The multiple facilities for producing offset blocks and plates, the flexibility offered by the mounting for page setting, the ease of storing films and type molds, the possibility of printing in colors on relatively ordinary media, explain the importance of offset in the printing of packings, catalogs, periodicals, books, etc. Rotary offset printing allows printing to be carried out without pressure on practically all surfaces. Offset inks must satisfy a very lage number of physio-chemical requirements and have defined flow, coloring and drying properties on the support medium, they must without accident play their role as water repellent substances in dynamic balance with the water and the plate. Because of the rotary movement of offset presses which allows much higher speeds than the reciprocal movement of lithographic presses, for example, the offset process has taken its place among the great printing processes. However, this process has an important drawback: the surfaces thus treated and printed have after drying an absolutely uniform relief. If it is desired to obtain a less uniform, more heterogeneous, and more artistically decorated surface, in accordance with the presently known techniques, recourse must be had to compliated and costly procedures such for example as mechanical deformations of the support medium. Furthermore, the different support media and surfaces must be able to withstand these different mechanical stresses. Other techniques such as flocking, the use of inks containing swelling agents and a succession of a plurality of silk screen impressions given unsatisfactory results or are economically very expensive or else can only be applied to perfectly flat surfaces.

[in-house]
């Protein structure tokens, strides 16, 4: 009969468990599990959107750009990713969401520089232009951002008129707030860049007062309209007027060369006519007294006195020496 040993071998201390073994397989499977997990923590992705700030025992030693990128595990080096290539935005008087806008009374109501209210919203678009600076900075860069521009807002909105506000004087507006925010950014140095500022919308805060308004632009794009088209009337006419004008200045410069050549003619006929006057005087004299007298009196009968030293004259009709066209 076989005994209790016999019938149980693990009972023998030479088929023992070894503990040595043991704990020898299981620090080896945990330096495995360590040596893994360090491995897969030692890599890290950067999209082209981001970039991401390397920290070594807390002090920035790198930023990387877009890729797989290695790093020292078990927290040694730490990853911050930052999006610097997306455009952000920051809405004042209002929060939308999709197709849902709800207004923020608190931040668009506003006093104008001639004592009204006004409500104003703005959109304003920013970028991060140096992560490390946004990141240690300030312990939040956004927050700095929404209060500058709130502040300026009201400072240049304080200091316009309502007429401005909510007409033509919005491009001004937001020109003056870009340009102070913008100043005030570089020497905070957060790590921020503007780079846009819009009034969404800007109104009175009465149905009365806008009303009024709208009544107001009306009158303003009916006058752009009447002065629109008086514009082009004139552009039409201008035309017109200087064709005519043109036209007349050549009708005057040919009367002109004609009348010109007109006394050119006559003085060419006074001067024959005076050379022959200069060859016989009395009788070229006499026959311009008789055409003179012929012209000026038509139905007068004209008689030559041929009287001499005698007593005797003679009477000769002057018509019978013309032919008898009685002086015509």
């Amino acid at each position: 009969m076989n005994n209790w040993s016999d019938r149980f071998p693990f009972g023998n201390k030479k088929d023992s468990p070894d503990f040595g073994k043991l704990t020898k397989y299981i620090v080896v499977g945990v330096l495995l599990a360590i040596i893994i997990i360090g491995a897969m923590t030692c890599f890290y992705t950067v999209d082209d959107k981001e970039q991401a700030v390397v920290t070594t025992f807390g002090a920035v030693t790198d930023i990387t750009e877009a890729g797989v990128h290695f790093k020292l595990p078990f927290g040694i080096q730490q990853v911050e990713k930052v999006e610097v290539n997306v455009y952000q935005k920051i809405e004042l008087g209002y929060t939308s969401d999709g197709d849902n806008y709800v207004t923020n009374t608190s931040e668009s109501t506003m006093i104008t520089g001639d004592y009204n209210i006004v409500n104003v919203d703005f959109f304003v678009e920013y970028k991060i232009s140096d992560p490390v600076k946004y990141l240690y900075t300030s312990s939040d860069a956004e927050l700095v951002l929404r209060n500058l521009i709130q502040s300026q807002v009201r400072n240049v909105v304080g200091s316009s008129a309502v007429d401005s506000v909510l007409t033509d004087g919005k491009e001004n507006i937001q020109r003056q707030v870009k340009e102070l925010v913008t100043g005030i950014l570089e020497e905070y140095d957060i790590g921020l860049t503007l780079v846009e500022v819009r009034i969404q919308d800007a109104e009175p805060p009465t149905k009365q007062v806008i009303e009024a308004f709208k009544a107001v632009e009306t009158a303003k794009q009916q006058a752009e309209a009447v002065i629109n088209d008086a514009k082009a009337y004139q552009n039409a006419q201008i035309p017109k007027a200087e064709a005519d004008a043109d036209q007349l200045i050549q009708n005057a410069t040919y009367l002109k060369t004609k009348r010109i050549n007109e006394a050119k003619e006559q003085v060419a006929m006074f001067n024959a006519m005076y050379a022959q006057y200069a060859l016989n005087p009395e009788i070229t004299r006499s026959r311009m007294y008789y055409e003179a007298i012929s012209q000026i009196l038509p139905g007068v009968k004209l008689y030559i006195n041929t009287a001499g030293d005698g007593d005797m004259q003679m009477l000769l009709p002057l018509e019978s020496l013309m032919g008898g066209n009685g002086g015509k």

The aim of the present invention is then to provide a relief offset printing process which answers better the requirements of practice than the processes known heretofor and used for the same purpose, more especially in that it allows relief to be obtained of as large a variety as desired, in that it may be applied to all surfaces and all materials and in that it is simple, easy and economical to carry out.
The aim of the present invention is to provide a process for modifying the surface condition of different materials and more especially a relief offset printing process, wherein a plurality of polymerizable typo-offset, silk screen printing or offset inks having different polymerization temperatures and polymerization speeds are used simultaneously, predrying is carried out at an appropriate temperature and for a time sufficiently long for polymerizing a certain amount and a certain type of ink, particles of charges, that is batches, which adhere exclusively to the not yet polymerized inks are applied to the printed surface, the excess particles are removed by suction and/or blowing and the drying is finished at a temperature and for a length of time appropriate for completing the polymerization of the whole of the ink present and of all the types of ink. A relief design is thus produced upon the surface.